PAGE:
Most of us have done it - looked up Google for self-diagnosis or find out about a medical condition or symptom or to find treatments for ourselves or our children. The internet is packed with websites about health and medicine, some of which specialise in diagnosis and evaluating symptoms. How does you doctor react when you start telling him or her about your research? We all know about the varying quality of the information on the internet. Should we be reliant on this information of varying quality and how do we check that we asking the right questions?
Good medical advice is hard to get even from your doctor who may treat you as an imbecile who is not worthy of discussing the details with. Many doctors have poor communication skills and others like to have a quick turn around for their patents so that they can make more money. Others get annoyed when you ask for details.
It is therefore easy to understand why many people have sought advice and tried to self-diagnose their conditions online. In remote areas self-diagnosis via online tools using high tech devices for monitoring heart rate and blood pressure etc., is often the initial method of finding out about the condition before deciding what to do next. Heart rate monitors and blood pressure measurement devices and other tools are now readily available - why shouldn't we be using them and understanding what they tell us?
Medical websites offer basic searches where users enter symptoms, and summaries about various condition which list the common symptoms. Some medical websites are better than others and it is your choice of which ones suits your needs. Another issue is the level of detail and how the information is presented. The usual procedure is to look up a disease or ailment for the key symptoms or to search for one or more symptoms and then look at the list of other symptoms and check which ones are present for your condition. Using this process the user will generally get a list of possible causes. The next step is to go back and get information about each of the possible ailments and to further check the list of symptoms and associated information. One immediate problem with this process is that medical websites do not show which symptoms are considered the most important or significant. Also there is some doubt about whether all possible aliments are listed, and you the patient may not know what to look for or the important signs and signals doctors use for in-person consultation. When there are more than one possible outcome it may be very hard to narrow down the cause or disease.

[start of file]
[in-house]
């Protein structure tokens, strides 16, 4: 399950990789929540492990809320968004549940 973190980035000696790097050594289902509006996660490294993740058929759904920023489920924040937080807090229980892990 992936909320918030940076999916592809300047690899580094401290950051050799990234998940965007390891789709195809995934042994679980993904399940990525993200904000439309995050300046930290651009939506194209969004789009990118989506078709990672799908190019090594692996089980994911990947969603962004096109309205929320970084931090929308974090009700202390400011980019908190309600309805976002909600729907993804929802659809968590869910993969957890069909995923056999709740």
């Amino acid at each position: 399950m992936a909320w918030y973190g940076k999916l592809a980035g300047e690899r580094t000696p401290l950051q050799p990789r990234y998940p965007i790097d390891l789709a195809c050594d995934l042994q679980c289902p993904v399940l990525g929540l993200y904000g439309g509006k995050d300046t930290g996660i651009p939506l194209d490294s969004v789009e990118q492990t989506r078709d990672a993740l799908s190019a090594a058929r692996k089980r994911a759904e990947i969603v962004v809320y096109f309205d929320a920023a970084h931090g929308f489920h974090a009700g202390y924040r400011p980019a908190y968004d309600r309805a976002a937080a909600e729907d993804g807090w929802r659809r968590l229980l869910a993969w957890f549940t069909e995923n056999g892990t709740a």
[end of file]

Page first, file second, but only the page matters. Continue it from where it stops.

Self diagnosis can be dangerous and lead to misdiagnosis and undue worry about your condition. You show always follow-up your search for information with professional in-person medical advice from your local qualified medical practitioner.
There are various ways that a self-diagnosis can give you incorrect information:
Online medical diagnosis refers to web sites that provide access to live and real doctors available on the internet that will answer questions and suggest tentative diagnoses to symptoms. They are often used by people to get a cheap second opinion or to confirm and learn more about the condition diagnosed by the face-to-face doctor. If you have serious complaint then it is best getting a second opinion from another doctor in-person - its not worth tasking the risk of misdiagnosis. If you have a hard-to-diagnose minor ailment then these services may help to identify other possibilities that your in-person doctor did not mention to you. These Online Medical Diagnosis services have many limitations and potential pitfalls that you should be aware of. It is hard to determine the capability and reliability of these services.
Some of the reasons why people use Online Medical Diagnosis services are:
If you research your condition prior to seeing your doctor, you need to be prepared for some strange reactions. Many doctors don't like it and resent having to debate the issues with you.
They are used to having all the information and to only providing the bare minimum in the way of feed back. But it is worth persevering and it potentially offers a better outcome for you the patient. There is a lot more information available on various conditions on television and the Doctors' waiting rooms are full of brochures about ailments and advice, and so the internet should be seen as a way of expanding this general increase in knowledge. You should also ask your doctor to give you detailed advice on any medicine that is prescribed to you.
Its up to you really. The internet is a great way of expanding your knowledge and along as you are aware of the limitations and pitfalls of self-diagnosis, or at least doing some research on the symptoms, may provide a good way of getting preliminary information. But see your doctor to confirm the diagnosis.